With more farm vehicles on the road, how are farmers keeping our roads safe?
If you reside in Red Deer County, you’re no stranger to driving rural roads and, more often than not, we’re sharing the roads with farmers – this is farming country. Now that spring is here and we’re all excited to get out and enjoy this nice spring weather, field work can begin. When farmers aren’t in their yards fixing and preparing equipment, they’re on the roads transporting goods and equipment before they get too busy with spring seeding work. Both the process of transporting tools and supplies and getting equipment to and from fields is often done through the use of large, heavy, powerful equipment.
Because of this, farmers and the County work together to make things safer on our roads. Farmers do so by carefully choosing a time for moving heavy loads (ex. in the early morning when the ground is frozen or hardened by overnight low temperatures), transporting responsibly (ex. reducing weight across the equipment by not overloading, using bigger machinery with more axels, or using wider tires), removing large amounts of soil from their vehicle when able to manage against mud build-up and hazards on the road and postponing poor condition road use when able. Red Deer County, along with other road authorities, implement seasonal weight restrictions to protect and preserve road conditions – these are called Road Bans.
Especially at a time when the roads are most vulnerable to damage (like spring, from thawing and water run-off) the farmers are doing their part to keep the roads safe, it’s important that we do too. If you live, work or commute through rural areas, drive with caution:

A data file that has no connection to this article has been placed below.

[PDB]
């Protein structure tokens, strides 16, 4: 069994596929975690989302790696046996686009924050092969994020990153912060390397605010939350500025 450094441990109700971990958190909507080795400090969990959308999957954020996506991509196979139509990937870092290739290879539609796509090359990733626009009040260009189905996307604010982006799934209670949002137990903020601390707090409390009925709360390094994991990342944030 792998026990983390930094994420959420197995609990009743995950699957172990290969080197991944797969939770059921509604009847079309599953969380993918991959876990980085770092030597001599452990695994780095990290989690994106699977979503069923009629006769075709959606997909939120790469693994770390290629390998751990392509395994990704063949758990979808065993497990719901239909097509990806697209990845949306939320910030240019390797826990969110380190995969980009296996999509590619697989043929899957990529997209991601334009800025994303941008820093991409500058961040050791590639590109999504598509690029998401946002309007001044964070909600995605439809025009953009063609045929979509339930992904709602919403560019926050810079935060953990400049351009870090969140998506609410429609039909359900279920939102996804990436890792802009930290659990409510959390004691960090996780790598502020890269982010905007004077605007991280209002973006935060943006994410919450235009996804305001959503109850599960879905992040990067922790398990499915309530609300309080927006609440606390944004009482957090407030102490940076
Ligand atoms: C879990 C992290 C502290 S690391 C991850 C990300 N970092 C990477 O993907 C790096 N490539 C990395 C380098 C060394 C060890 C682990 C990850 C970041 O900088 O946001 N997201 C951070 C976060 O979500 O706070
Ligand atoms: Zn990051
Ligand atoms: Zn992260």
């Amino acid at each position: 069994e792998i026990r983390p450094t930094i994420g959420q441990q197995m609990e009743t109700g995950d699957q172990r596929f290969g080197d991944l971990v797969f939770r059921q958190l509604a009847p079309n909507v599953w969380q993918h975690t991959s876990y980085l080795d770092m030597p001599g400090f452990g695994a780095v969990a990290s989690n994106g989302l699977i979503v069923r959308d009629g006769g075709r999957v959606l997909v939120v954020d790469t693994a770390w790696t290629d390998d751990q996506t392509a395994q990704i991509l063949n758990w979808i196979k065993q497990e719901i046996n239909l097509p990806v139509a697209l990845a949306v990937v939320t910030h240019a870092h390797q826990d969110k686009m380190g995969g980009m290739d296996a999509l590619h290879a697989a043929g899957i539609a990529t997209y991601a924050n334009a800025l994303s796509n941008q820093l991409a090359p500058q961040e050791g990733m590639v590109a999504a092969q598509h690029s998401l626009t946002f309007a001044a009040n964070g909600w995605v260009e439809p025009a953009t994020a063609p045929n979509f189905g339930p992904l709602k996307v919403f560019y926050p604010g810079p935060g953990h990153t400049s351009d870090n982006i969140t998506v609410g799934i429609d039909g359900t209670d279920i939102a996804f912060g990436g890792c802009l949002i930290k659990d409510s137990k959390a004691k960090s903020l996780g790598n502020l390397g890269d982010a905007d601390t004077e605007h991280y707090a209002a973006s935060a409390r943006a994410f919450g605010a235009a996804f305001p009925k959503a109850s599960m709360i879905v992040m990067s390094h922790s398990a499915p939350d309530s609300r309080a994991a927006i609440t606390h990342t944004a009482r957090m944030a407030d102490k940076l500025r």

- Be patient. Farm equipment moves slowly.
- Be alert. Keep an eye out for farm vehicles. Watch their lights and turn signals (and/or hand signals from the driver) and be cautious of their need for wide turns.
- Don’t assume the farmer can see you. Blind spots in equipment can be much different than blind spots in a small car or truck.
- Slow down as you approach and pass, and only pass when you’re positive it’s safe to do so for all.
- Don’t expect them to move over or drive in the ditch – soft or steep road shoulders are hazardous and may cause roll-overs or other accidents.
- Be respectful. Driving is a team sport and we’re all teammates.
Road safety boils down to the quality of the roadways and the quality of the drivers skills while using the roads. Rural roads are no exception. While the farmers continue to do their best to maintain our roads during their use, let’s do our best to keep our roads safe for all as well.
Each month we’ll dig into a new ‘Why?’, or in this case ‘How?’, of agriculture. If you have an agricultural question you’d like to dig into let Aimee Delaney know at email@example.com.